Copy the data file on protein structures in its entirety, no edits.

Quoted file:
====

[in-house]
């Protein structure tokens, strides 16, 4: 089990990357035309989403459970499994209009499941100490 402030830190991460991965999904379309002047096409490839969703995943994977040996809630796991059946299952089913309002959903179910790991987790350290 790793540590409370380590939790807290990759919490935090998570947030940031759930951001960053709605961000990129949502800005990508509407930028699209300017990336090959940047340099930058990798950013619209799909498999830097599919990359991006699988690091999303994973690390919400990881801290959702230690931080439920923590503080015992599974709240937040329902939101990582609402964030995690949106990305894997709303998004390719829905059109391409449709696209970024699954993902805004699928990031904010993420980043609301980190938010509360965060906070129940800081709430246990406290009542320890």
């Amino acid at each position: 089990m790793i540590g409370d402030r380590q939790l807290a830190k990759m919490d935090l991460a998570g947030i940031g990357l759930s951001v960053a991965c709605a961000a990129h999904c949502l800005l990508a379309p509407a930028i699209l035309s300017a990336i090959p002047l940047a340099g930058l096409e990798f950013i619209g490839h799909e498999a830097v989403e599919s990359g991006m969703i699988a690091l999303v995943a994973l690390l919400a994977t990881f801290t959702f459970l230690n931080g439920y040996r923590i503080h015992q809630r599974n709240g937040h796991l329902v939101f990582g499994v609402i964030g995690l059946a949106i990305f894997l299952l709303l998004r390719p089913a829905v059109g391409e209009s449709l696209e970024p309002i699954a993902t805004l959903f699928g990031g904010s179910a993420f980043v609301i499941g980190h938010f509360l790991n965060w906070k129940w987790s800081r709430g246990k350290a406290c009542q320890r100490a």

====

[in-house]
């Protein structure tokens, strides 16, 4: 089990990357035309989403459970499994209009499941100490 402030830190991460991965999904379309002047096409490839969703995943994977040996809630796991059946299952089913309002959903179910790991987790350290 790793540590409370380590939790807290990759919490935090998570947030940031759930951001960053709605961000990129949502800005990508509407930028699209300017990336090959940047340099930058990798950013619209799909498999830097599919990359991006699988690091999303994973690390919400990881801290959702230690931080439920923590503080015992599974709240937040329902939101990582609402964030995690949106990305894997709303998004390719829905059109391409449709696209970024699954993902805004699928990031904010993420980043609301980190938010509360965060906070129940800081709430246990406290009542320890």
């Amino acid at each position: 089990m790793i540590g409370d402030r380590q939790l807290a830190k990759m919490d935090l991460a998570g947030i940031g990357l759930s951001v960053a991965c709605a961000a990129h999904c949502l800005l990508a379309p509407a930028i699209l035309s300017a990336i090959p002047l940047a340099g930058l096409e990798f950013i619209g490839h799909e498999a830097v989403e599919s990359g991006m969703i699988a690091l999303v995943a994973l690390l919400a994977t990881f801290t959702f459970l230690n931080g439920y040996r923590i503080h015992q809630r599974n709240g937040h796991l329902v939101f990582g499994v609402i964030g995690l059946a949106i990305f894997l299952l709303l998004r390719p089913a829905v059109g391409e209009s449709l696209e970024p309002i699954a993902t805004l959903f699928g990031g904010s179910a993420f980043v609301i499941g980190h938010f509360l790991n965060w906070k129940w987790s800081r709430g246990k350290a406290c009542q320890r100490a």